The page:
There is one report of Maryland indicating “41 percent increase in heroin deaths between 2011 and 2012, following four years of decline” (Koebler par. 7). It is likely that the average heroin user would be older than ever before because of the substitution of prescription drugs by the heroin. The authorities are pondering over how to resolve this problem. “We’re working on ways to reduce this horrific epidemic, and we’re working with the federal government on ways to increase its availability,” Compton says (Koebler par. 27). However, there is no appropriate solution for the existing situation with heroin in the United States yet. In his article, Koebler uses graph and video to prove his point of view and make it more informative.
The next part of the paper provides an empirical analysis of the validity of claims described above using data from Monitoring the Future (MTF) and the National Survey on Drug Use and Health (NSDUH). According to 2014 Overview Key Findings on Adolescent Drug Use that reveals the main aspects of heroin use chronologically, one might note the growth of heroin use from 2000 to 2010. The data collected by authors is based on the heroin use by any method including snorting, smoking, injection, etc. In order to prove their position towards the described problem, authors use the empirical data organized in graphs. Precisely speaking, “the use with a needle has fluctuated less over time, though in 2010 twelfth graders showed a significant increase to 0.7%, about where it remained in 2011 (0.6%)” (Johnston et al. 28).
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Speaking of the perceived risk, authors examining it from 1975 arguing that it fluctuates in the process of time. In particular, the reader of the Overview could note the decline of the heroin consumption between 1975 and 1986 and 1992 and the end of the 1990s along with growth between 1986 and 1992. It was stated that the perceived risk was stable during the 2000s. The disapproval of the heroin use also takes place in the analyzed paper. It varies a bit between 2000 and 2010, but insignificantly. However, the availability of the heroin increasing up to 1992 to 35 percent steadily declined in 2014 to around 20 percent. Thus, answering the main question of the paper, it should be stated that the 2014 Overview Key Findings on Adolescent Drug Use does not confirm the beginning of the heroin epidemic. In spite of the fact that disapproval and availability of the drug did not grow considerably within the last decades, and heroin use declined a bit to 2014, one might mention that perceived risk rose noticeably among adolescents. Consequently, all the indicators show relatively stable situation.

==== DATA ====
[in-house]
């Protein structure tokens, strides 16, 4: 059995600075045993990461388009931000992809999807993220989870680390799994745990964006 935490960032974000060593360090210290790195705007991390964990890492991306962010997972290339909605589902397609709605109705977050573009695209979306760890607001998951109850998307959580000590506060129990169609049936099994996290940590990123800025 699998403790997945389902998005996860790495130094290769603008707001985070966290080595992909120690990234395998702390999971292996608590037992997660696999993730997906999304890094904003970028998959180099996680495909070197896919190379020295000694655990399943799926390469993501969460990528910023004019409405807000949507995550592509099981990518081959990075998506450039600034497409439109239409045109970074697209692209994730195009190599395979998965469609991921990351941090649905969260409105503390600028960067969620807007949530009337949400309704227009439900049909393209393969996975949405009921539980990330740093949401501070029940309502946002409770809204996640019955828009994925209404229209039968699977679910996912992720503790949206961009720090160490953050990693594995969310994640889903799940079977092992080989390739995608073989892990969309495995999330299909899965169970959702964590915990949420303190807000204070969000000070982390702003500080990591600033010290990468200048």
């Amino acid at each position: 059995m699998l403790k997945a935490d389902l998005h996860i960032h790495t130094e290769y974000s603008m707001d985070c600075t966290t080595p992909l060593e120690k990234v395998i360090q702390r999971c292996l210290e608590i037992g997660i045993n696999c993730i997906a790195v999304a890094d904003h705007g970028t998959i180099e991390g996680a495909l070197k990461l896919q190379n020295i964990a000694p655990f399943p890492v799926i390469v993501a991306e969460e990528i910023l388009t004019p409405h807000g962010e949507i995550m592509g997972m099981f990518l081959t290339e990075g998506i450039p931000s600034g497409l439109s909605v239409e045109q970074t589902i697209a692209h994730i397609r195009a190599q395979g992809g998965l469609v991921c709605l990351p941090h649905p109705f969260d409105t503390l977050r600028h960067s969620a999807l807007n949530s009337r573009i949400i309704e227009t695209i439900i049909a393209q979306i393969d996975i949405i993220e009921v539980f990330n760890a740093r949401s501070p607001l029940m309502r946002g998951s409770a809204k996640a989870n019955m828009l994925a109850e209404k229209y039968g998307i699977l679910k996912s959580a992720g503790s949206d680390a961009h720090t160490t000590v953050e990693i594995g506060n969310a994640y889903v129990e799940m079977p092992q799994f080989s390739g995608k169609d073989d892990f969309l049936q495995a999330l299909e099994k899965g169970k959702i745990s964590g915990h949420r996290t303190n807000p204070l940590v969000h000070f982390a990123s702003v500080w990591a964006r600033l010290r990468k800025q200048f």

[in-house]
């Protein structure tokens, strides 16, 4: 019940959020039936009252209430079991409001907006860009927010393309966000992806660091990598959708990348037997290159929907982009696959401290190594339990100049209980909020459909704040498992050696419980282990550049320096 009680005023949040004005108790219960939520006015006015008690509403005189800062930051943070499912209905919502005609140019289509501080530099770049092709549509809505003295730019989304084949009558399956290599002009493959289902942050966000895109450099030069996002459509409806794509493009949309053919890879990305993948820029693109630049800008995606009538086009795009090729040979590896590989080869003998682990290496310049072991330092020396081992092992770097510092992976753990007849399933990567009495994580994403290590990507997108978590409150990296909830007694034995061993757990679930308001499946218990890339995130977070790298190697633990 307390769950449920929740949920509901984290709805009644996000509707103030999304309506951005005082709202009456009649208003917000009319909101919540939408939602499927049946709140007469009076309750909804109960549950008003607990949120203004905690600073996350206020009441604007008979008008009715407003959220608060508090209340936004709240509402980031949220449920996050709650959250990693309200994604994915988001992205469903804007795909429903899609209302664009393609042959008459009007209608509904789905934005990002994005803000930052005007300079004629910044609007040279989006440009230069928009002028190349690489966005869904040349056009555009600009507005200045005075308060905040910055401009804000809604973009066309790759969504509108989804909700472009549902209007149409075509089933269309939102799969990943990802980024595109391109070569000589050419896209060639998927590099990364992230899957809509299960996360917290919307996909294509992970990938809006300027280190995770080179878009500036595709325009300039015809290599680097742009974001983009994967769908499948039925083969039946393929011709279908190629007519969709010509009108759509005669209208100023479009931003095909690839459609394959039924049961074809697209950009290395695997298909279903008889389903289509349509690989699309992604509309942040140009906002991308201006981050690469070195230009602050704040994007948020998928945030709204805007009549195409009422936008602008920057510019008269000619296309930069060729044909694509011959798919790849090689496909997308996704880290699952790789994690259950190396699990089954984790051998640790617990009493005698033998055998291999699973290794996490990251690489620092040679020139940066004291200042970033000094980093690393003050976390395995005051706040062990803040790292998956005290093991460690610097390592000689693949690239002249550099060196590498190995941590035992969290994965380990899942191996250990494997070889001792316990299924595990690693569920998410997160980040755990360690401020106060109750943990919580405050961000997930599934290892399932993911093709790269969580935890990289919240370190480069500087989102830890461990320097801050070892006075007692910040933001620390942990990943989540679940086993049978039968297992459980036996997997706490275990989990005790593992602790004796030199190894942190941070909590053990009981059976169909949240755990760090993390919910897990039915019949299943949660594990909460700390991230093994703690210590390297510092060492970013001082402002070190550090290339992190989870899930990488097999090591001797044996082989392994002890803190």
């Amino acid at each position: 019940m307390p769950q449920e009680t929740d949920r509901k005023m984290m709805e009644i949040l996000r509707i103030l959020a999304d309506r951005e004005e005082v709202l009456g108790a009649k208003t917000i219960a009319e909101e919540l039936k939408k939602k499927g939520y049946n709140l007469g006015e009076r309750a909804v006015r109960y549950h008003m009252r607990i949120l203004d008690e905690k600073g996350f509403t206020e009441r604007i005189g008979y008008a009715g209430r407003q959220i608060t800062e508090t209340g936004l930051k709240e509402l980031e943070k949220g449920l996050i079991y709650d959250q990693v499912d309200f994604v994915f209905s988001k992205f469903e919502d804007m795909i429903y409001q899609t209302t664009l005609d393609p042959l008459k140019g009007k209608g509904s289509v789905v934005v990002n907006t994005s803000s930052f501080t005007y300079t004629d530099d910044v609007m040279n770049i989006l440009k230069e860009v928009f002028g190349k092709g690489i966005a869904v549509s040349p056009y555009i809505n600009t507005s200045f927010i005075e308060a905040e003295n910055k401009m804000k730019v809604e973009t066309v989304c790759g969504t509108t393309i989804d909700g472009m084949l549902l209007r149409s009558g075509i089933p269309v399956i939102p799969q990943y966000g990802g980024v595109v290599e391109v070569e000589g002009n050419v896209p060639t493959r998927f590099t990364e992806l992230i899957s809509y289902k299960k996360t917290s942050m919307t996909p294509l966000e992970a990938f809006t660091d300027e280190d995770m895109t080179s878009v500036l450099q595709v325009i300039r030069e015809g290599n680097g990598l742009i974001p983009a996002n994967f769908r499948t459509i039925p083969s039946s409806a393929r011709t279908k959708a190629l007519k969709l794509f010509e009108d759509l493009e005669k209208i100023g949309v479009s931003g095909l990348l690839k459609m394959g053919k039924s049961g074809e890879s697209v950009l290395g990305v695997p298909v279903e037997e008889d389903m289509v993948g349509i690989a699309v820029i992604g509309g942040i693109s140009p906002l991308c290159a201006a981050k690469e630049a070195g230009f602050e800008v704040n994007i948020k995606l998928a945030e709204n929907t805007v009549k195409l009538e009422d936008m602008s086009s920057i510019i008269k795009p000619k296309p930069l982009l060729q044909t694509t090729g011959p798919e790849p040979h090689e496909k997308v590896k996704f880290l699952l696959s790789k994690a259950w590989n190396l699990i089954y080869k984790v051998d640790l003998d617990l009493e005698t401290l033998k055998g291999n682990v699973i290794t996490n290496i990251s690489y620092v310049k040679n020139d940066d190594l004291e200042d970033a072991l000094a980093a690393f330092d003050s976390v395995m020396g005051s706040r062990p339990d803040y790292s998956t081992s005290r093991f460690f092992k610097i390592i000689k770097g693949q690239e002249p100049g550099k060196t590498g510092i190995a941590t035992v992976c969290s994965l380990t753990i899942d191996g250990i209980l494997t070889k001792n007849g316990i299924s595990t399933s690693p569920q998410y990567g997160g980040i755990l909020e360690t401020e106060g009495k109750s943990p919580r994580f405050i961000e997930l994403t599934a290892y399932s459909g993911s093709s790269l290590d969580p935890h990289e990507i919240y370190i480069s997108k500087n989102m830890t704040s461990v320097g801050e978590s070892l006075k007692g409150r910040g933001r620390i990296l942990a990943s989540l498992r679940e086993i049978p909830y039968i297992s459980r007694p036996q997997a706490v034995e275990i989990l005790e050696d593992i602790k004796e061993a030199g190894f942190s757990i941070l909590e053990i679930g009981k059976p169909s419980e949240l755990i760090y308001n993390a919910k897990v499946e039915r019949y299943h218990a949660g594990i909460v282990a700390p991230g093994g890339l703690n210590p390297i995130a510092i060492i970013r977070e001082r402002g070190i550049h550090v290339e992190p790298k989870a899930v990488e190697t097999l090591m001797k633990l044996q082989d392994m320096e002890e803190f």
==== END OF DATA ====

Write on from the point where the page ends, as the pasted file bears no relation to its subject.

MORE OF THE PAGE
Behavioral Health Trends in the United States: Results from the 2014 National Survey on Drug Use and Health provides the reader with figures and their explanation dividing heroin users by age. The data does not support claims of “growing epidemic” presenting the estimate of past year young people heroin use “in 2014 (0.3 percent) that was greater than the estimates from 2002 to 2013 (ranging from 0.1 to 0.3 percent)” (Hedden et al. 11). No doubt that there is some increase in heroin use among adolescents, but this “difference represents a change from 0.1 percent in 2002 to 2013 to 0.2 percent in 2014” (Hedden et al. 11). Therefore, one cannot affirm the epidemic as the growth shown in statistics is not enormous and substantial. In addition, the analysis of the data made by authors of two surveys analyzed above can be proved. It could not be easily argued and denied, as there is evidence of it being taken from reliable sources. However, no reasons of increased heroin use are mentioned. Therefore, the information presented in newspaper articles does not appear to be accurate and trustworthy.
In conclusion, it should be stressed that authors of the articles pointed out the main changes and trends connected to the heroin addiction. Consequently, one may conclude that the goal desired by authors was achieved because they provided an average reader with the useful and clear information. As a result of the comparison of news outlets and the official statistics provided by MTF and NSDUH, it should be emphasized that the documents do not prove the growing epidemic of the heroin use in the United States as plenty of newspapers such as USA Today, Washington Times, Huffington Post, and US News claimed.
Esposito, Richard. “Exclusive: Hoffman Wrote of ‘Demons’ in Diaries Before Overdose”. NBC News. 2014. Web.
Hart, Andrew. “Philip Seymour Hoffman Death Spotlights Heroin Epidemic.” The Huffington Post. 2014. Web.
Hedden, Sarra L., Joel Kennet, Rachel Lipari, Grace Medley, and Peter Tice 2014, Behavioral Health Trends in the United States: Results from the 2014 National Survey on Drug Use and Health. PDF file. Web.
Johnston, Lloyd D., Patrick M. O’Malley, Richard A. Miech, Jerald G. Bachman, and John E. Schulenberg 2014, 2014 Overview Key Findings on Adolescent Drug Use. PDF file. Web.
Koebler, Jason. “Hoffman’s Death Highlights Growing Heroin Epidemic”. US News. 2014. Web.
Leger, Donna. “Hoffman Death Puts Focus on Heroin’s Comeback.” USA Today. 2014. Web.
Riddell, Kelly. “Hoffman’s Death Highlights U.S. Spike in Heroin Use. “The Washington Times. 2014. Web.
Shallwani, Pervaiz. “Award-Winning Actor Philip Seymour Hoffman Found Dead in Manhattan.” Wall Street Journal. 2014. Web.